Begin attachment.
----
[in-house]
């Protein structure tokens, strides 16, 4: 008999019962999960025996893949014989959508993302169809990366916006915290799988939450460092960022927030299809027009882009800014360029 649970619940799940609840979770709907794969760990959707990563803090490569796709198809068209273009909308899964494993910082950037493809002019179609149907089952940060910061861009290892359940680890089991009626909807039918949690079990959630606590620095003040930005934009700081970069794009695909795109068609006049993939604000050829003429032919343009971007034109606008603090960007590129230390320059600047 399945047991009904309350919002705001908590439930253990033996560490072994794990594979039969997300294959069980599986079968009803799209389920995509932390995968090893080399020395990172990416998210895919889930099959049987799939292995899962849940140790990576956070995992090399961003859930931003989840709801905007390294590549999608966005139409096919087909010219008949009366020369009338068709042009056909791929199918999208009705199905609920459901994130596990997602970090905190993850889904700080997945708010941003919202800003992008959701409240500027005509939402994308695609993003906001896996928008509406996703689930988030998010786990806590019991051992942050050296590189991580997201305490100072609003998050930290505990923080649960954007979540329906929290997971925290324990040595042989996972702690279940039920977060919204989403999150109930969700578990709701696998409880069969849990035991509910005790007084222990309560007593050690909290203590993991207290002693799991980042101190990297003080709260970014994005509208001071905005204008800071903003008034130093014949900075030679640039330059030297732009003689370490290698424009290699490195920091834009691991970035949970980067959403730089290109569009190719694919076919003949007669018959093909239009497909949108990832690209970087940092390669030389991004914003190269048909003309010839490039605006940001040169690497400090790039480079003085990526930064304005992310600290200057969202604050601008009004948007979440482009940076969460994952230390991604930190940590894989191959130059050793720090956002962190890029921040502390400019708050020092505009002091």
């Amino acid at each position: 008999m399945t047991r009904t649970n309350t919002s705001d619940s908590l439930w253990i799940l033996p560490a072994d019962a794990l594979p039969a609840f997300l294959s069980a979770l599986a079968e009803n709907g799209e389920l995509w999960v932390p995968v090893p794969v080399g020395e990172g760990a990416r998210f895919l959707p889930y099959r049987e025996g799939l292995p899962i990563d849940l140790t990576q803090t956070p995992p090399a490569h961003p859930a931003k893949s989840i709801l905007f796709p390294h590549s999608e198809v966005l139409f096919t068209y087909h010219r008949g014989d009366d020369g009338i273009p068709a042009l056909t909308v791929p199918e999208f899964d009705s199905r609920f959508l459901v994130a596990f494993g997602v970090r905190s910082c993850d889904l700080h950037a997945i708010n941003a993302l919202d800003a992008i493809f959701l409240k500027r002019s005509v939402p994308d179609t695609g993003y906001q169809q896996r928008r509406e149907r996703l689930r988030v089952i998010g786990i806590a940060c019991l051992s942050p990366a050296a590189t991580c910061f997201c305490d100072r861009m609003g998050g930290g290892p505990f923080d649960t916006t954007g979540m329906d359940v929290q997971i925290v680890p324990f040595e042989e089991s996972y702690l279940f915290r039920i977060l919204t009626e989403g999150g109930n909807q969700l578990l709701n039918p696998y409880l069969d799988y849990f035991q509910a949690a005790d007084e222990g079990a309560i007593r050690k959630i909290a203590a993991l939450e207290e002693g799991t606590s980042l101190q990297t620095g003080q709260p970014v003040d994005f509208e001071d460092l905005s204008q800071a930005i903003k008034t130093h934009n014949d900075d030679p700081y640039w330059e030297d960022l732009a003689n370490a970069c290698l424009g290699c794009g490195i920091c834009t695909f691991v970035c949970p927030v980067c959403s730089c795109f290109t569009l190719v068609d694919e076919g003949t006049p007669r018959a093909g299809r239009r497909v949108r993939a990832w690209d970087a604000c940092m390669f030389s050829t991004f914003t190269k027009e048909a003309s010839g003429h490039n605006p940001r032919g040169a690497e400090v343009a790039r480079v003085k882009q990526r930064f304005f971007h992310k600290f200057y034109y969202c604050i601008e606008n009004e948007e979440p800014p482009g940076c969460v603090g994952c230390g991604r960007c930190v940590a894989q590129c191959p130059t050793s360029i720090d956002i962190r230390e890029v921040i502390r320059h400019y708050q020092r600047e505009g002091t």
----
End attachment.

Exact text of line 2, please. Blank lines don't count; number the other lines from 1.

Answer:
């Protein structure tokens, strides 16, 4: 008999019962999960025996893949014989959508993302169809990366916006915290799988939450460092960022927030299809027009882009800014360029 649970619940799940609840979770709907794969760990959707990563803090490569796709198809068209273009909308899964494993910082950037493809002019179609149907089952940060910061861009290892359940680890089991009626909807039918949690079990959630606590620095003040930005934009700081970069794009695909795109068609006049993939604000050829003429032919343009971007034109606008603090960007590129230390320059600047 399945047991009904309350919002705001908590439930253990033996560490072994794990594979039969997300294959069980599986079968009803799209389920995509932390995968090893080399020395990172990416998210895919889930099959049987799939292995899962849940140790990576956070995992090399961003859930931003989840709801905007390294590549999608966005139409096919087909010219008949009366020369009338068709042009056909791929199918999208009705199905609920459901994130596990997602970090905190993850889904700080997945708010941003919202800003992008959701409240500027005509939402994308695609993003906001896996928008509406996703689930988030998010786990806590019991051992942050050296590189991580997201305490100072609003998050930290505990923080649960954007979540329906929290997971925290324990040595042989996972702690279940039920977060919204989403999150109930969700578990709701696998409880069969849990035991509910005790007084222990309560007593050690909290203590993991207290002693799991980042101190990297003080709260970014994005509208001071905005204008800071903003008034130093014949900075030679640039330059030297732009003689370490290698424009290699490195920091834009691991970035949970980067959403730089290109569009190719694919076919003949007669018959093909239009497909949108990832690209970087940092390669030389991004914003190269048909003309010839490039605006940001040169690497400090790039480079003085990526930064304005992310600290200057969202604050601008009004948007979440482009940076969460994952230390991604930190940590894989191959130059050793720090956002962190890029921040502390400019708050020092505009002091």